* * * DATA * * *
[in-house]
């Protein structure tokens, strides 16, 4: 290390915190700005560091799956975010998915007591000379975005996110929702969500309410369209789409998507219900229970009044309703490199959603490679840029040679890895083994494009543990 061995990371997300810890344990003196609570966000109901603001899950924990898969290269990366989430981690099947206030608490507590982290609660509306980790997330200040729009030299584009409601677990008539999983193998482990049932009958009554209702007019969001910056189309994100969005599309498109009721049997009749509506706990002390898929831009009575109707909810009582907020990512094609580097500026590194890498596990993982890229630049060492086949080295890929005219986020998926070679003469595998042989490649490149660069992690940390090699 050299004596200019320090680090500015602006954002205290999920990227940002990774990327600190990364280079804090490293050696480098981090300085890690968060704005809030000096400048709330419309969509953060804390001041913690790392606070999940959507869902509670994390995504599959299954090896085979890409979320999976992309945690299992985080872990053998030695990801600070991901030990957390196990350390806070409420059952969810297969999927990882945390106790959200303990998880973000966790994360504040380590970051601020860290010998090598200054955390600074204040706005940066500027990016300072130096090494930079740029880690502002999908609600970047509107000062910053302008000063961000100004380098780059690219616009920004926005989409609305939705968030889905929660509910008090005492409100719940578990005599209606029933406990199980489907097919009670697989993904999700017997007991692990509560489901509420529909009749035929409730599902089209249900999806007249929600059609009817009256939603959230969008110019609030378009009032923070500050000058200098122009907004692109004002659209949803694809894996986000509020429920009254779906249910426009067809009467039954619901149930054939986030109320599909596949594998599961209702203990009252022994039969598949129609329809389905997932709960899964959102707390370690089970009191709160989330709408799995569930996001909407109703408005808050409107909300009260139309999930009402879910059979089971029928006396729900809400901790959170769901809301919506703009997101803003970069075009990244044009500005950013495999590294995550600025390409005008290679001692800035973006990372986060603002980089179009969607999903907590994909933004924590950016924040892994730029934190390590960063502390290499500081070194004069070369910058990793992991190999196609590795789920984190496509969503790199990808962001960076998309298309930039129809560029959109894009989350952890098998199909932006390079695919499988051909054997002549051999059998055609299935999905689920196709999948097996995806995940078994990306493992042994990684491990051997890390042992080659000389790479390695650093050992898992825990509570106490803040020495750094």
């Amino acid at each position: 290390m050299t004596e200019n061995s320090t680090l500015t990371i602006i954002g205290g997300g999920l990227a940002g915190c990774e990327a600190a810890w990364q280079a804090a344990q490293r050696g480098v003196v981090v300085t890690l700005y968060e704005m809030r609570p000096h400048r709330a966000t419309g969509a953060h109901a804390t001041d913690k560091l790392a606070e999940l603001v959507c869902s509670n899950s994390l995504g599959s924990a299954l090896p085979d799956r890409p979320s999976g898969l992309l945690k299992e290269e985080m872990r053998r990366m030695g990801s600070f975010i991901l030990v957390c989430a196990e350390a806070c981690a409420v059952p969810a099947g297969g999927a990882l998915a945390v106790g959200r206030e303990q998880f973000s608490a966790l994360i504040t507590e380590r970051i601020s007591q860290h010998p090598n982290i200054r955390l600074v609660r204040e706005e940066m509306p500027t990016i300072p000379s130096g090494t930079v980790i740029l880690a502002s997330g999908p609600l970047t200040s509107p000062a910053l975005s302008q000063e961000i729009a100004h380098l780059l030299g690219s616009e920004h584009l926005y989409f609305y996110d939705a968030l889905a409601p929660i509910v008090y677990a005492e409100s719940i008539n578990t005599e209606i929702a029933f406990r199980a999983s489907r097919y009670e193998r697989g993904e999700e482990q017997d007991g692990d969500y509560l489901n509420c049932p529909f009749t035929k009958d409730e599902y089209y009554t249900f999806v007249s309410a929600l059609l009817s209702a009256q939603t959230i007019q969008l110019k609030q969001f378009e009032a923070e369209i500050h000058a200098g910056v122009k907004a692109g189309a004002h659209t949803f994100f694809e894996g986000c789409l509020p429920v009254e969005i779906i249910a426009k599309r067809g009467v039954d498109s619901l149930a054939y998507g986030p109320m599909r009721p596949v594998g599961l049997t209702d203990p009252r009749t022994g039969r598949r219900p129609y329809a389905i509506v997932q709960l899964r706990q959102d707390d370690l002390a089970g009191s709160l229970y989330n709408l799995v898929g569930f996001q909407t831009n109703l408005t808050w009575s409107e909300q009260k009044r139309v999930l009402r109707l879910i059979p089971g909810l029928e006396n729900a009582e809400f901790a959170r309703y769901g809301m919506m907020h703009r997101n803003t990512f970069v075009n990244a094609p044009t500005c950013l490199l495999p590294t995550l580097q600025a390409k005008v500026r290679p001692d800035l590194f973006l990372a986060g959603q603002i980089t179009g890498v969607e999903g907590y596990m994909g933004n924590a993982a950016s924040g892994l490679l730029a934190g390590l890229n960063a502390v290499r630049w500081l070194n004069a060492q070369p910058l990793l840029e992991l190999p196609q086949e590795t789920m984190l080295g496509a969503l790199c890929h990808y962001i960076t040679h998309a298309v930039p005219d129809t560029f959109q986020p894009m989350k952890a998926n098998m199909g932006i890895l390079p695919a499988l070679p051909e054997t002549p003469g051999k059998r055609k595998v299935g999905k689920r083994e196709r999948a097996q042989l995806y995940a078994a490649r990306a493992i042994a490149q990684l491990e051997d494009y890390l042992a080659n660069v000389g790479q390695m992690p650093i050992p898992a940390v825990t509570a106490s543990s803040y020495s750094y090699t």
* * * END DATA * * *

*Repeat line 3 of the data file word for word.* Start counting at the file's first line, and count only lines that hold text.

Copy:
């Amino acid at each position: 290390m050299t004596e200019n061995s320090t680090l500015t990371i602006i954002g205290g997300g999920l990227a940002g915190c990774e990327a600190a810890w990364q280079a804090a344990q490293r050696g480098v003196v981090v300085t890690l700005y968060e704005m809030r609570p000096h400048r709330a966000t419309g969509a953060h109901a804390t001041d913690k560091l790392a606070e999940l603001v959507c869902s509670n899950s994390l995504g599959s924990a299954l090896p085979d799956r890409p979320s999976g898969l992309l945690k299992e290269e985080m872990r053998r990366m030695g990801s600070f975010i991901l030990v957390c989430a196990e350390a806070c981690a409420v059952p969810a099947g297969g999927a990882l998915a945390v106790g959200r206030e303990q998880f973000s608490a966790l994360i504040t507590e380590r970051i601020s007591q860290h010998p090598n982290i200054r955390l600074v609660r204040e706005e940066m509306p500027t990016i300072p000379s130096g090494t930079v980790i740029l880690a502002s997330g999908p609600l970047t200040s509107p000062a910053l975005s302008q000063e961000i729009a100004h380098l780059l030299g690219s616009e920004h584009l926005y989409f609305y996110d939705a968030l889905a409601p929660i509910v008090y677990a005492e409100s719940i008539n578990t005599e209606i929702a029933f406990r199980a999983s489907r097919y009670e193998r697989g993904e999700e482990q017997d007991g692990d969500y509560l489901n509420c049932p529909f009749t035929k009958d409730e599902y089209y009554t249900f999806v007249s309410a929600l059609l009817s209702a009256q939603t959230i007019q969008l110019k609030q969001f378009e009032a923070e369209i500050h000058a200098g910056v122009k907004a692109g189309a004002h659209t949803f994100f694809e894996g986000c789409l509020p429920v009254e969005i779906i249910a426009k599309r067809g009467v039954d498109s619901l149930a054939y998507g986030p109320m599909r009721p596949v594998g599961l049997t209702d203990p009252r009749t022994g039969r598949r219900p129609y329809a389905i509506v997932q709960l899964r706990q959102d707390d370690l002390a089970g009191s709160l229970y989330n709408l799995v898929g569930f996001q909407t831009n109703l408005t808050w009575s409107e909300q009260k009044r139309v999930l009402r109707l879910i059979p089971g909810l029928e006396n729900a009582e809400f901790a959170r309703y769901g809301m919506m907020h703009r997101n803003t990512f970069v075009n990244a094609p044009t500005c950013l490199l495999p590294t995550l580097q600025a390409k005008v500026r290679p001692d800035l590194f973006l990372a986060g959603q603002i980089t179009g890498v969607e999903g907590y596990m994909g933004n924590a993982a950016s924040g892994l490679l730029a934190g390590l890229n960063a502390v290499r630049w500081l070194n004069a060492q070369p910058l990793l840029e992991l190999p196609q086949e590795t789920m984190l080295g496509a969503l790199c890929h990808y962001i960076t040679h998309a298309v930039p005219d129809t560029f959109q986020p894009m989350k952890a998926n098998m199909g932006i890895l390079p695919a499988l070679p051909e054997t002549p003469g051999k059998r055609k595998v299935g999905k689920r083994e196709r999948a097996q042989l995806y995940a078994a490649r990306a493992i042994a490149q990684l491990e051997d494009y890390l042992a080659n660069v000389g790479q390695m992690p650093i050992p898992a940390v825990t509570a106490s543990s803040y020495s750094y090699t």